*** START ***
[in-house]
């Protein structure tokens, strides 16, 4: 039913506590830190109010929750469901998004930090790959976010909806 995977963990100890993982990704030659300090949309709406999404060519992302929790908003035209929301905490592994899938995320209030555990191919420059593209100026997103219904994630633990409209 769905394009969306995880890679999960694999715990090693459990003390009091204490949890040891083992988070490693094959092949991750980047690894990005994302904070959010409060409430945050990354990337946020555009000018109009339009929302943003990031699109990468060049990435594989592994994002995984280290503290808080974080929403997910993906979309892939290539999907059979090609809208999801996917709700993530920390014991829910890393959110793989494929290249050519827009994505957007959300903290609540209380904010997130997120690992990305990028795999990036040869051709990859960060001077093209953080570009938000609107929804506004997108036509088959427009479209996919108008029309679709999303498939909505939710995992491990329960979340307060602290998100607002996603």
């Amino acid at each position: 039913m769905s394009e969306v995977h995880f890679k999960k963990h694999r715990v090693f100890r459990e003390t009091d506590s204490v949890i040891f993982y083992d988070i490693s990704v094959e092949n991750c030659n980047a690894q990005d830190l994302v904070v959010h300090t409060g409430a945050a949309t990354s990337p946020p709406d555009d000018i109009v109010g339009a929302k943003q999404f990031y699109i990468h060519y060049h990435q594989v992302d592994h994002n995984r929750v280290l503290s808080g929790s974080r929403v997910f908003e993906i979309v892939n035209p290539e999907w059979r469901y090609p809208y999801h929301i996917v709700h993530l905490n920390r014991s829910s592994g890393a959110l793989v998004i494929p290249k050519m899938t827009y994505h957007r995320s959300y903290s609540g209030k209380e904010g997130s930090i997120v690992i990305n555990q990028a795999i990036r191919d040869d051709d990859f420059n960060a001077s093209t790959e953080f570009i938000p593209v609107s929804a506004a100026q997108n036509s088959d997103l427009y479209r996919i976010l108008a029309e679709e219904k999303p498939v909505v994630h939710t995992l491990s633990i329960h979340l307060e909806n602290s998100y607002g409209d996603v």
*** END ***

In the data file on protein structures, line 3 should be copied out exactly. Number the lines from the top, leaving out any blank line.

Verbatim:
């Amino acid at each position: 039913m769905s394009e969306v995977h995880f890679k999960k963990h694999r715990v090693f100890r459990e003390t009091d506590s204490v949890i040891f993982y083992d988070i490693s990704v094959e092949n991750c030659n980047a690894q990005d830190l994302v904070v959010h300090t409060g409430a945050a949309t990354s990337p946020p709406d555009d000018i109009v109010g339009a929302k943003q999404f990031y699109i990468h060519y060049h990435q594989v992302d592994h994002n995984r929750v280290l503290s808080g929790s974080r929403v997910f908003e993906i979309v892939n035209p290539e999907w059979r469901y090609p809208y999801h929301i996917v709700h993530l905490n920390r014991s829910s592994g890393a959110l793989v998004i494929p290249k050519m899938t827009y994505h957007r995320s959300y903290s609540g209030k209380e904010g997130s930090i997120v690992i990305n555990q990028a795999i990036r191919d040869d051709d990859f420059n960060a001077s093209t790959e953080f570009i938000p593209v609107s929804a506004a100026q997108n036509s088959d997103l427009y479209r996919i976010l108008a029309e679709e219904k999303p498939v909505v994630h939710t995992l491990s633990i329960h979340l307060e909806n602290s998100y607002g409209d996603v």